A reconstruction of a Neanderthal man (right) based on skull found at the La Ferrassie rock shelter in Dordogne Valley, France. He's face to face with a male Homo sapien. Philippe Plailly & Atelier Daynes/Science Source hide caption

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Science Seeks Clues To Human Health In Neanderthal DNA

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Carmen Smith now gets the insulin she needs via her doctor's prescription. When she lacked health insurance, buying a version of the medicine over the counter was cheaper, she says. But it was hard to get the dose right. Lynn Ischay for NPR hide caption

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You Can Buy Insulin Without A Prescription, But Should You?

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Screening blood for high blood sugar may become more common now that an influential panel has recommended it for many overweight people. iStockphoto hide caption

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The number of people being diagnosed with diabetes has been on the decline since 2009. iStockphoto hide caption

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Fewer People Are Getting Diabetes, But The Epidemic Isn't Over

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Rajiv Kumar (left), a pediatric endocrinologist, with patient Blake Atkins. The California teenager, diagnosed with Type 1 diabetes, uses Apple's HealthKit to monitor his blood sugar levels and share the information with his mother and doctor. Courtesy of Lucile Packard Children's Hospital Stanford hide caption

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People with diabetes who sign up for an Aetna insurance plan focused on diabetes care can get blood sugar meters and test strips free of charge. iStockphoto hide caption

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Jorje Mendez has lost more than 45 pounds through weightlifting and other lifestyle changes. Trainer Johnny Gonzales, right, helps prediabetic patients at the gym he set up at the Lake County Tribal Health Clinic in California. Farida Jhabvala Romero/KQED hide caption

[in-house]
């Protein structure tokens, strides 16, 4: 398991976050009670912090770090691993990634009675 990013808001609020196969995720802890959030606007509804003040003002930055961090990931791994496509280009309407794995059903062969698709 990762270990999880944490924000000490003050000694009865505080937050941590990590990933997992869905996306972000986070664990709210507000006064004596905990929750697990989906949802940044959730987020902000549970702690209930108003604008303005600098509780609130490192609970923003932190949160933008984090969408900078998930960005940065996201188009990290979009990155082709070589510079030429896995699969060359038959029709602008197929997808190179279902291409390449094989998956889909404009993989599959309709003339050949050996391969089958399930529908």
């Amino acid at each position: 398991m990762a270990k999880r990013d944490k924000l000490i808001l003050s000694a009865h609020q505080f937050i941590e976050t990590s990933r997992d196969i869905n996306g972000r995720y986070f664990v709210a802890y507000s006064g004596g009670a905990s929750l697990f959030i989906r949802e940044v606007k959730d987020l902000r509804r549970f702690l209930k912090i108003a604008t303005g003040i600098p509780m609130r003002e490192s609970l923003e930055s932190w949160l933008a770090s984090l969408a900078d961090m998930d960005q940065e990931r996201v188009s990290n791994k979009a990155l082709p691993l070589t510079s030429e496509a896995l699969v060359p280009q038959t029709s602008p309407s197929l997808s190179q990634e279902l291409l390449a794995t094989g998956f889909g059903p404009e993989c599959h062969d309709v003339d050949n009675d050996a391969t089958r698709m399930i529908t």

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The Centers for Disease Control and Prevention estimates that 86 million Americans over age 20 have abnormal blood sugar levels. Over the long run, that can seriously damage the eyes, nerves, kidneys and blood vessels. iStockphoto hide caption

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A new study published in the Annals of Internal Medicine adds to the evidence that drinking a moderate amount of wine can be good for your health. iStockphoto hide caption

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A Glass Of Wine A Day May Help Control Type 2 Diabetes

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The large British study, begun in 1958, tracked the diet, habits and emotional and physical health of thousands of people from childhood through midlife. iStockphoto hide caption

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Childhood Stress May Prime Pump For Chronic Disease Later

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Diabetic patients get their feet treated at the Nauru Center of Public Health. The Pacific island nation has a high rate of type 2 diabetes. Matthieu Paley/Corbis hide caption

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Michael Arnott, of Cambridge, Mass., says he used to have trouble staying awake on long drives. Sleep specialists discovered he has obstructive sleep apnea, though not for the most common reasons — he isn't overweight, and doesn't smoke or take sedatives. M. Scott Brauer for NPR hide caption

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Snooze Alert: A Sleep Disorder May Be Harming Your Body And Brain

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